Re: Can't seem to start on this

Discussion in 'Python' started by Kene Meniru, Jan 3, 2013.

  1. Kene Meniru

    Kene Meniru Guest

    D'Arcy J.M. Cain wrote:

    >> As I mentioned, the file "A" can be considered a scene file. I do not

    >
    > I don't know what a "scene" file is.
    >


    A scene file is applicable to programs like POV-Ray at www.povray.org. It is
    a file that is used to describe 3D objects such as box, sphere, polygon,
    etc. My program specializes this situation and allows the user to describe
    building components to be used in constructing houses.

    > But you expect them to write Python code? ...


    Actually, I specifically do not want this. This is why in another thread
    (titled "Parsing files in python") I was proposing developing a new language
    with python-PLY. After the comments here and in the PLY group, I decided it
    would be easier to just port the application I have now before thinking in
    this direction so that I am clear in my mind what I want to do with python.

    > ... Here is a simpler example that may
    > meet your requirements.
    >
    > File B:
    >
    > class TopClass(object):
    > def __init__(self, snap_size):
    > self.snap_size = snap_size
    >
    > def put(self, ...
    >


    I understand where you are coming from and this is already being done but in
    modules "C", "D", etc, following my previous description. Module "B" will
    have the boundary classes which the user uses to interact with these other
    modules ("C", "D", etc.).

    > In file A:
    >
    > class MyClass(TopClass):
    > def __init__(self):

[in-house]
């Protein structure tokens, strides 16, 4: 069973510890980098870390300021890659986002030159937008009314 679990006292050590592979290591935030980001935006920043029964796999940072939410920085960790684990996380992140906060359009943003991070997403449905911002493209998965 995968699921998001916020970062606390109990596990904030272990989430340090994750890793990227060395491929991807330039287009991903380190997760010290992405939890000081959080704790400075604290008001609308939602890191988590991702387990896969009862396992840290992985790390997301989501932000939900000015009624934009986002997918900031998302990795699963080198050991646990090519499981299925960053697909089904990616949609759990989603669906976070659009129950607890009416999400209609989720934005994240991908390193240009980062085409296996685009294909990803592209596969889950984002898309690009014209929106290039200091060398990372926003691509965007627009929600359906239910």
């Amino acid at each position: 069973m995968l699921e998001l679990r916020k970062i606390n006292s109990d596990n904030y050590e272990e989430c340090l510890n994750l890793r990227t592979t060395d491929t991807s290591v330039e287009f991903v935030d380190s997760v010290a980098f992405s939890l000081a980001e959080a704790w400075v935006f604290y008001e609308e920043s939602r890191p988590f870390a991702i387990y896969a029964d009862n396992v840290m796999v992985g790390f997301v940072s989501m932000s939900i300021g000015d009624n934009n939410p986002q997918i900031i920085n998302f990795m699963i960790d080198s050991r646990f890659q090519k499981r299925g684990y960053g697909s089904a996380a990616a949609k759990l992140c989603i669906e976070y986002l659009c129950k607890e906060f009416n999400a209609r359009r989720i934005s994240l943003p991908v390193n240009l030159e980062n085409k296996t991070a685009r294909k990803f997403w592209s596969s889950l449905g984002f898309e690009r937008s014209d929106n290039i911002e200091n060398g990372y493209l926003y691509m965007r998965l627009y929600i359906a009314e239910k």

> TopClass.__init__(self, 10)
    >
    > x = MyClass()
    > x.put(...
    >
    > Now you have a new class where every instance uses a snap size of 10.
    > Notice that this class in what you call the user's code is only three
    > lines. That's pretty simple for your "user."
    >


    If you can imagine creating hundreds of building components for each
    building described in the "A", then you will understand that for any user
    (who just wants to make buildings and not program), it is not desirable to
    use this method. Think of LaTeX and using simple symbols to tell the
    computer how to lay out text. I want to do the same for
    architecture/building engineering.

    > If you think that that is too complicated still then maybe the user
    > shouldn't be writing any Python code and instead look at the various
    > ways of parsing configuration files which they can write.
    >


    Yes, I guess that is the main thing. I do not want users to have to write
    python code unless they are interested in customizing how the program
    behaves or perhaps a building component. In that case any of the other
    modules can be updated instead of "A". Actually "A" will not be part of the
    packaged program.
    Kene Meniru, Jan 3, 2013
    #1
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